Counsel's Right to Try Cisneros Backed
By Bill Miller
The D.C. Circuit Court of Appeals left intact all 18 charges against Cisneros, who is accused of trying to conceal details of the payments from the FBI, both before and after his 1993 confirmation as housing secretary.
A three-judge panel unanimously rejected Cisneros's bid to have the charges thrown out on the grounds that the federal law prohibiting false statements to law enforcement officers does not apply to information provided during FBI background checks. The court said it was premature to decide that issue before a jury hears the case but expressed skepticism about what it described as Cisneros's "bold position" limiting the scope of the federal false statements law.
The ruling represents a victory for independent counsel David M. Barrett, who has been pushing to try Cisneros in U.S. District Court since he secured an indictment in December 1997. The trial was first set for last November.
Cisneros, who headed HUD from 1993 through 1996, now appears likely to be the second Clinton Cabinet member to stand trial. Former agriculture secretary Mike Espy was acquitted last fall of 30 corruption charges stemming from gifts from businesses and lobbyists. Cisneros's lawyers had argued that the false statements law does not apply to the background function in aiding the president, not a law enforcement role.
They also contended that the law, which punishes false statements that are "material," or significant to, an investigation, cannot be used against an official who lied during a background check because the decision about what information is important is up to the president to decide.
But the judges declared that the FBI has a clear duty to aid the nominations process and said a jury can be asked to judge whether Cisneros's statements were critical to the FBI's investigation.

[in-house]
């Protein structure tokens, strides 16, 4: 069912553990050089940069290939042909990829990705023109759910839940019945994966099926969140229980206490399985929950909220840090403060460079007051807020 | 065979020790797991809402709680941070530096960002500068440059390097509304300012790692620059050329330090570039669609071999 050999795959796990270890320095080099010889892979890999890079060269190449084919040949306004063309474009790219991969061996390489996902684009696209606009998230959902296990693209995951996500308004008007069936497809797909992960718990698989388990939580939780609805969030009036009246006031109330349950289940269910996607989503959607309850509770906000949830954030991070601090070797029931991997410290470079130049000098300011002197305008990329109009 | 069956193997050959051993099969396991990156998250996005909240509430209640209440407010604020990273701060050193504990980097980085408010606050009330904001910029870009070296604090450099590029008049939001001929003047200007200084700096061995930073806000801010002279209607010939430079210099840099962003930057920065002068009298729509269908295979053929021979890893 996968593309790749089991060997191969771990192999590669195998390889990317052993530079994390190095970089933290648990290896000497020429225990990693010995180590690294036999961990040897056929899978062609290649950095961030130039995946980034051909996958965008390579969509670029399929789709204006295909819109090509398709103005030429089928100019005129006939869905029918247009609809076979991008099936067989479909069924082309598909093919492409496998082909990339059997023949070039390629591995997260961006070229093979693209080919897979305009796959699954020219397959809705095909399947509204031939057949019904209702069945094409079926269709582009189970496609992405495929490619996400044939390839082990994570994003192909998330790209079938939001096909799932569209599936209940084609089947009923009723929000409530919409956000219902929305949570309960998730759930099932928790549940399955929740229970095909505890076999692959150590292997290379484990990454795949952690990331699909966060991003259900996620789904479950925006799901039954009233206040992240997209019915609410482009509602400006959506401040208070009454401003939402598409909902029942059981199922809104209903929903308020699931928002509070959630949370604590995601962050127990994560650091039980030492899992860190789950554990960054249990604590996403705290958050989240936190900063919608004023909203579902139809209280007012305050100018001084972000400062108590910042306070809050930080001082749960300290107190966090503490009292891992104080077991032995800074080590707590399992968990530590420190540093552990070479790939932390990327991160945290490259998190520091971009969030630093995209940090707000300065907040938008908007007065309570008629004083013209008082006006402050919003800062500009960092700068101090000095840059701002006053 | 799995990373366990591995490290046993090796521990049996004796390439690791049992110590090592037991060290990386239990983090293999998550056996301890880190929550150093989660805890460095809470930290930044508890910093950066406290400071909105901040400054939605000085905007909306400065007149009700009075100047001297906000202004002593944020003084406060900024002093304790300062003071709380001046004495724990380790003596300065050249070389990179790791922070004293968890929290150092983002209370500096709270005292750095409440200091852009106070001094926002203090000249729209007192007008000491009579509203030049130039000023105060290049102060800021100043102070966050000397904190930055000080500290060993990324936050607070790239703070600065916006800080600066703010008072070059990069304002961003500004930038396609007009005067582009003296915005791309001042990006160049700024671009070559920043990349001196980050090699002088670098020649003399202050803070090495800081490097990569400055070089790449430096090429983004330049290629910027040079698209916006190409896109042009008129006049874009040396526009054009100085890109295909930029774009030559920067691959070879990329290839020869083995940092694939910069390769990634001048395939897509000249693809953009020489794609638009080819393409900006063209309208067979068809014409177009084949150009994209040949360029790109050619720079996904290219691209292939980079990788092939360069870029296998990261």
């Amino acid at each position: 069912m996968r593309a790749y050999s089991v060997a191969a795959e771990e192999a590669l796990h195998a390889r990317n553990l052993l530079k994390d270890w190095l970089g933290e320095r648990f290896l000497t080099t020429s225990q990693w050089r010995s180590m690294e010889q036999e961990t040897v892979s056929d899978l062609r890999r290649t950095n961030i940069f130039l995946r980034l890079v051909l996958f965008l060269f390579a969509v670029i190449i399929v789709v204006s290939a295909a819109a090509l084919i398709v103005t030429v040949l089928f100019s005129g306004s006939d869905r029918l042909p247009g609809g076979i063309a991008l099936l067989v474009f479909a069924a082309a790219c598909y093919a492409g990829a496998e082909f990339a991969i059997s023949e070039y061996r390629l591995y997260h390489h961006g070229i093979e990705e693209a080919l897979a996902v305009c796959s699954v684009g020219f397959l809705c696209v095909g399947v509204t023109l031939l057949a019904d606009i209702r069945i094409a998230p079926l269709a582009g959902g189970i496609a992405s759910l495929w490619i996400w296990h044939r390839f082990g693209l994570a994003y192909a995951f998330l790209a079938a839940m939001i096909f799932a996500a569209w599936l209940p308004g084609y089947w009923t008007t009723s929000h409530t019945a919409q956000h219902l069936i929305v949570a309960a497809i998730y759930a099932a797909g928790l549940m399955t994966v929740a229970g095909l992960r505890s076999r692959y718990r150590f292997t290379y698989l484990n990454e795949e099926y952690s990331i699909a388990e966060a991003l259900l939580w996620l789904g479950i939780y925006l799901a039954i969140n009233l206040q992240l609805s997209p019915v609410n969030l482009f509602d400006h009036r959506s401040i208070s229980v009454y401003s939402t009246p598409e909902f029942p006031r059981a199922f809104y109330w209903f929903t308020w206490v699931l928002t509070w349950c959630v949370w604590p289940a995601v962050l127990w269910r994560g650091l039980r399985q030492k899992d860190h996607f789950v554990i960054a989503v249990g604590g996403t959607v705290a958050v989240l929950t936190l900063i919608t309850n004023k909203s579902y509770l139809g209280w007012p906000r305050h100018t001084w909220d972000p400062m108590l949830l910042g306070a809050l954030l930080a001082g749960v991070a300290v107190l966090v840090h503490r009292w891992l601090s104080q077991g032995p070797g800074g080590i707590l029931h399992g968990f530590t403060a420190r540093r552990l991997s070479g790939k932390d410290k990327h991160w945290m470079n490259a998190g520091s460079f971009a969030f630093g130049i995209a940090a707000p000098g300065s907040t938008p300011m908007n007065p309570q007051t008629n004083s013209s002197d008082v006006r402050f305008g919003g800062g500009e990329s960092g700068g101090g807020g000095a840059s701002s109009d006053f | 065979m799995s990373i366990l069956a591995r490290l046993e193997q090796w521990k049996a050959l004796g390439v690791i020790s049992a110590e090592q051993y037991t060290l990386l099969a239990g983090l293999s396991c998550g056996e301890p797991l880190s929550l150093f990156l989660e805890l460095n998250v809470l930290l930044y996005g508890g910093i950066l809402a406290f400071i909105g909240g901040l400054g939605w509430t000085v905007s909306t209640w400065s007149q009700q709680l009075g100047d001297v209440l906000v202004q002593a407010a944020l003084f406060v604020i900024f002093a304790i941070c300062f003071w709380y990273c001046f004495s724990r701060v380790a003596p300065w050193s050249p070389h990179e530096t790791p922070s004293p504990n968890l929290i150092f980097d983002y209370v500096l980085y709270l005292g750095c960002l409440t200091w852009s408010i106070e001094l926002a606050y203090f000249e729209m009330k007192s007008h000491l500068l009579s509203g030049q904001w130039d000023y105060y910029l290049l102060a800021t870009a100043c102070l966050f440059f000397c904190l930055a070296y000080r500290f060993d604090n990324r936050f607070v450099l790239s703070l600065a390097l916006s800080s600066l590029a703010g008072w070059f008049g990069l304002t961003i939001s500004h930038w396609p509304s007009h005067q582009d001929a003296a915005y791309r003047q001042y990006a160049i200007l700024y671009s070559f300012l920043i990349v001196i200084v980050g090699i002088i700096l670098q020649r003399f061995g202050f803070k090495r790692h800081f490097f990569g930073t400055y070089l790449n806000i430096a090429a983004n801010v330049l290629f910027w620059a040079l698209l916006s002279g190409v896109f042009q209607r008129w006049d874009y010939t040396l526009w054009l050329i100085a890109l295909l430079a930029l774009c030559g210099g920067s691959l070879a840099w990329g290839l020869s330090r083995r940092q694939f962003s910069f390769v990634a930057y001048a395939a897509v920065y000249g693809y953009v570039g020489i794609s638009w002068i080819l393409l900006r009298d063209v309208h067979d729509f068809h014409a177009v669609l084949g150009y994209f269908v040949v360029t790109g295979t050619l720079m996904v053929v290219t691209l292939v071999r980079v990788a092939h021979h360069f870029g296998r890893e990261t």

Judge A. Raymond Randolph agreed with Cisneros's argument that the decision about whether to appoint a prospective Cabinet officer rests with the president. But, he said, "Try as he might, Cisneros cannot stretch that claim into an immunity for prospective nominees from being tried for lying to the FBI during their background investigations." The opinion was joined by Judges David S. Tatel and Karen LeCraft Henderson.
Barrett declined comment on the ruling. Defense lawyer Barry S. Simon did not return a telephone call seeking comment. The defense still could ask the full appellate court to review the case.
The decision came five weeks after the judges heard oral arguments, a quick turnaround for a court that typically takes months to decide cases.
The charges against Cisneros involve his affair with Linda Medlar during the late 1980s, when he was mayor of San Antonio. Even after the relationship became public, Cisneros remained a rising star in national Democratic politics and he and his wife reconciled. But when Cisneros got his chance to join the Clinton Cabinet, prosecutors said, he hid details about payments to Medlar.
Although he acknowledged giving Medlar money, Cisneros allegedly lied to the FBI and presidential transitional team about the size of the payments and how long they lasted. Over the years, Cisneros gave Medlar more than $250,000, prosecutors said.
Medlar, who now goes by the name of Linda Jones, pleaded guilty last year and is serving a 3 1/2-year prison term for lying about the purchase of a home with money Cisneros allegedly paid her to keep their affair a secret. She also faces charges in the Washington case, along with two former Cisneros aides.
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